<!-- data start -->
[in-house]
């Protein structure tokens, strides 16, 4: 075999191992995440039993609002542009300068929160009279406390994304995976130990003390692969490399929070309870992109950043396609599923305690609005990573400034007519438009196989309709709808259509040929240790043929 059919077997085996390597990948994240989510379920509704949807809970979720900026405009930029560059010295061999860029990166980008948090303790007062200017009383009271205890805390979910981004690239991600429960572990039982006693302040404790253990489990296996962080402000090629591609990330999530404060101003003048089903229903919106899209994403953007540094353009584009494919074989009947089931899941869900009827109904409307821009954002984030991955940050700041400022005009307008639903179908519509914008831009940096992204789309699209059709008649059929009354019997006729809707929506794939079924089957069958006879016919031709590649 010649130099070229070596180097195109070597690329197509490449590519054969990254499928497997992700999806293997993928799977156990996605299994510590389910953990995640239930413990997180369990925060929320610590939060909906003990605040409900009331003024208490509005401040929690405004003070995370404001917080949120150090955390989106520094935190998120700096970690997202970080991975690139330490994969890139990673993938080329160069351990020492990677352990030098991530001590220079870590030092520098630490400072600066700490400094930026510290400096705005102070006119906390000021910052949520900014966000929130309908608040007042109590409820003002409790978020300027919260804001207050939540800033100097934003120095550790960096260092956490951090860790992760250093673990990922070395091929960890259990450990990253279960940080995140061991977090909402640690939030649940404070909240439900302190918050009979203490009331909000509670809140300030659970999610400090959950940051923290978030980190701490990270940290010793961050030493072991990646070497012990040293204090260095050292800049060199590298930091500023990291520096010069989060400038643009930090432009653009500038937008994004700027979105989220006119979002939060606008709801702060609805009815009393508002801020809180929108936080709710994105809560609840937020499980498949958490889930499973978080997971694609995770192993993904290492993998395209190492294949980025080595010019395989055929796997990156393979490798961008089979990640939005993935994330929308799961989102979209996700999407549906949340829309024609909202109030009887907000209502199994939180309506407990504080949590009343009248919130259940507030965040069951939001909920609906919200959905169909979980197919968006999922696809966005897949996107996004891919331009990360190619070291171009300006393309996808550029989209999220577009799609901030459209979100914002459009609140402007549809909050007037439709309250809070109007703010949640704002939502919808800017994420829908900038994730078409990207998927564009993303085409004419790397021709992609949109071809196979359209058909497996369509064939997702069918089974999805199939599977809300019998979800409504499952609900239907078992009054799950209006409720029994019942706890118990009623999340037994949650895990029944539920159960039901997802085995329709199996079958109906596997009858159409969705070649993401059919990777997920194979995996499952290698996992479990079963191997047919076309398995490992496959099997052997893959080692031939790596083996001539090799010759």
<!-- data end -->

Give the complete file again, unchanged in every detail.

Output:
[in-house]
């Protein structure tokens, strides 16, 4: 075999191992995440039993609002542009300068929160009279406390994304995976130990003390692969490399929070309870992109950043396609599923305690609005990573400034007519438009196989309709709808259509040929240790043929 059919077997085996390597990948994240989510379920509704949807809970979720900026405009930029560059010295061999860029990166980008948090303790007062200017009383009271205890805390979910981004690239991600429960572990039982006693302040404790253990489990296996962080402000090629591609990330999530404060101003003048089903229903919106899209994403953007540094353009584009494919074989009947089931899941869900009827109904409307821009954002984030991955940050700041400022005009307008639903179908519509914008831009940096992204789309699209059709008649059929009354019997006729809707929506794939079924089957069958006879016919031709590649 010649130099070229070596180097195109070597690329197509490449590519054969990254499928497997992700999806293997993928799977156990996605299994510590389910953990995640239930413990997180369990925060929320610590939060909906003990605040409900009331003024208490509005401040929690405004003070995370404001917080949120150090955390989106520094935190998120700096970690997202970080991975690139330490994969890139990673993938080329160069351990020492990677352990030098991530001590220079870590030092520098630490400072600066700490400094930026510290400096705005102070006119906390000021910052949520900014966000929130309908608040007042109590409820003002409790978020300027919260804001207050939540800033100097934003120095550790960096260092956490951090860790992760250093673990990922070395091929960890259990450990990253279960940080995140061991977090909402640690939030649940404070909240439900302190918050009979203490009331909000509670809140300030659970999610400090959950940051923290978030980190701490990270940290010793961050030493072991990646070497012990040293204090260095050292800049060199590298930091500023990291520096010069989060400038643009930090432009653009500038937008994004700027979105989220006119979002939060606008709801702060609805009815009393508002801020809180929108936080709710994105809560609840937020499980498949958490889930499973978080997971694609995770192993993904290492993998395209190492294949980025080595010019395989055929796997990156393979490798961008089979990640939005993935994330929308799961989102979209996700999407549906949340829309024609909202109030009887907000209502199994939180309506407990504080949590009343009248919130259940507030965040069951939001909920609906919200959905169909979980197919968006999922696809966005897949996107996004891919331009990360190619070291171009300006393309996808550029989209999220577009799609901030459209979100914002459009609140402007549809909050007037439709309250809070109007703010949640704002939502919808800017994420829908900038994730078409990207998927564009993303085409004419790397021709992609949109071809196979359209058909497996369509064939997702069918089974999805199939599977809300019998979800409504499952609900239907078992009054799950209006409720029994019942706890118990009623999340037994949650895990029944539920159960039901997802085995329709199996079958109906596997009858159409969705070649993401059919990777997920194979995996499952290698996992479990079963191997047919076309398995490992496959099997052997893959080692031939790596083996001539090799010759």